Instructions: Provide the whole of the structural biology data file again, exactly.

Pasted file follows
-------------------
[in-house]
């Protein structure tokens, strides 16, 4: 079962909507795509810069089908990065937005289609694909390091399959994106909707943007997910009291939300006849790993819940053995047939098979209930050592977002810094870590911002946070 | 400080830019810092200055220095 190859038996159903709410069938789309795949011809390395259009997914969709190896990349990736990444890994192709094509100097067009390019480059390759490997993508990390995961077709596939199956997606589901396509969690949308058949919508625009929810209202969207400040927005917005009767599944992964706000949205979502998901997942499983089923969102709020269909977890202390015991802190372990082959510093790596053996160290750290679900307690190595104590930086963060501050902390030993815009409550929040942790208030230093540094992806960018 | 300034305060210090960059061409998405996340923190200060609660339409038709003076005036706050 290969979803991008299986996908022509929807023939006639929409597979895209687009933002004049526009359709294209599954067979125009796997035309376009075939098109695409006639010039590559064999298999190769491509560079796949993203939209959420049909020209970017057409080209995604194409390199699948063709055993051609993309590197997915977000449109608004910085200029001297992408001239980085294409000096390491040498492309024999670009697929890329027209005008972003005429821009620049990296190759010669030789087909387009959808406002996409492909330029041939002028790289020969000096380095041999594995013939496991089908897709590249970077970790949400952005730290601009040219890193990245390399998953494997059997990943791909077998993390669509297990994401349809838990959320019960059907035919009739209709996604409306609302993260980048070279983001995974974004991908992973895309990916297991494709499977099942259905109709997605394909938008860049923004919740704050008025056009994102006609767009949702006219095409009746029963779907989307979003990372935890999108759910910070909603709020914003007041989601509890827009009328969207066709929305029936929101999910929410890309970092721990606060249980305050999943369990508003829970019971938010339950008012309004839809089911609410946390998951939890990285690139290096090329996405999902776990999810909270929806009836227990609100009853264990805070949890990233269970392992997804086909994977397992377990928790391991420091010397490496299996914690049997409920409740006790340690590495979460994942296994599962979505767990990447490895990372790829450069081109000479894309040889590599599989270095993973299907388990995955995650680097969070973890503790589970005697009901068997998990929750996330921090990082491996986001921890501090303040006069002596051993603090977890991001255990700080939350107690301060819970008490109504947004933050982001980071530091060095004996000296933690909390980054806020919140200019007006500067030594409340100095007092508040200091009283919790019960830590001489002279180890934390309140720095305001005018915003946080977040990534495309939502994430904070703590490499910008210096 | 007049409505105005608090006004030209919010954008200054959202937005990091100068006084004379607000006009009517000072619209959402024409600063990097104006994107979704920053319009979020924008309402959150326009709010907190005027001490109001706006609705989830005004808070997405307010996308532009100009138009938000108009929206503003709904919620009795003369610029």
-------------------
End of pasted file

[in-house]
């Protein structure tokens, strides 16, 4: 079962909507795509810069089908990065937005289609694909390091399959994106909707943007997910009291939300006849790993819940053995047939098979209930050592977002810094870590911002946070 | 400080830019810092200055220095 190859038996159903709410069938789309795949011809390395259009997914969709190896990349990736990444890994192709094509100097067009390019480059390759490997993508990390995961077709596939199956997606589901396509969690949308058949919508625009929810209202969207400040927005917005009767599944992964706000949205979502998901997942499983089923969102709020269909977890202390015991802190372990082959510093790596053996160290750290679900307690190595104590930086963060501050902390030993815009409550929040942790208030230093540094992806960018 | 300034305060210090960059061409998405996340923190200060609660339409038709003076005036706050 290969979803991008299986996908022509929807023939006639929409597979895209687009933002004049526009359709294209599954067979125009796997035309376009075939098109695409006639010039590559064999298999190769491509560079796949993203939209959420049909020209970017057409080209995604194409390199699948063709055993051609993309590197997915977000449109608004910085200029001297992408001239980085294409000096390491040498492309024999670009697929890329027209005008972003005429821009620049990296190759010669030789087909387009959808406002996409492909330029041939002028790289020969000096380095041999594995013939496991089908897709590249970077970790949400952005730290601009040219890193990245390399998953494997059997990943791909077998993390669509297990994401349809838990959320019960059907035919009739209709996604409306609302993260980048070279983001995974974004991908992973895309990916297991494709499977099942259905109709997605394909938008860049923004919740704050008025056009994102006609767009949702006219095409009746029963779907989307979003990372935890999108759910910070909603709020914003007041989601509890827009009328969207066709929305029936929101999910929410890309970092721990606060249980305050999943369990508003829970019971938010339950008012309004839809089911609410946390998951939890990285690139290096090329996405999902776990999810909270929806009836227990609100009853264990805070949890990233269970392992997804086909994977397992377990928790391991420091010397490496299996914690049997409920409740006790340690590495979460994942296994599962979505767990990447490895990372790829450069081109000479894309040889590599599989270095993973299907388990995955995650680097969070973890503790589970005697009901068997998990929750996330921090990082491996986001921890501090303040006069002596051993603090977890991001255990700080939350107690301060819970008490109504947004933050982001980071530091060095004996000296933690909390980054806020919140200019007006500067030594409340100095007092508040200091009283919790019960830590001489002279180890934390309140720095305001005018915003946080977040990534495309939502994430904070703590490499910008210096 | 007049409505105005608090006004030209919010954008200054959202937005990091100068006084004379607000006009009517000072619209959402024409600063990097104006994107979704920053319009979020924008309402959150326009709010907190005027001490109001706006609705989830005004808070997405307010996308532009100009138009938000108009929206503003709904919620009795003369610029």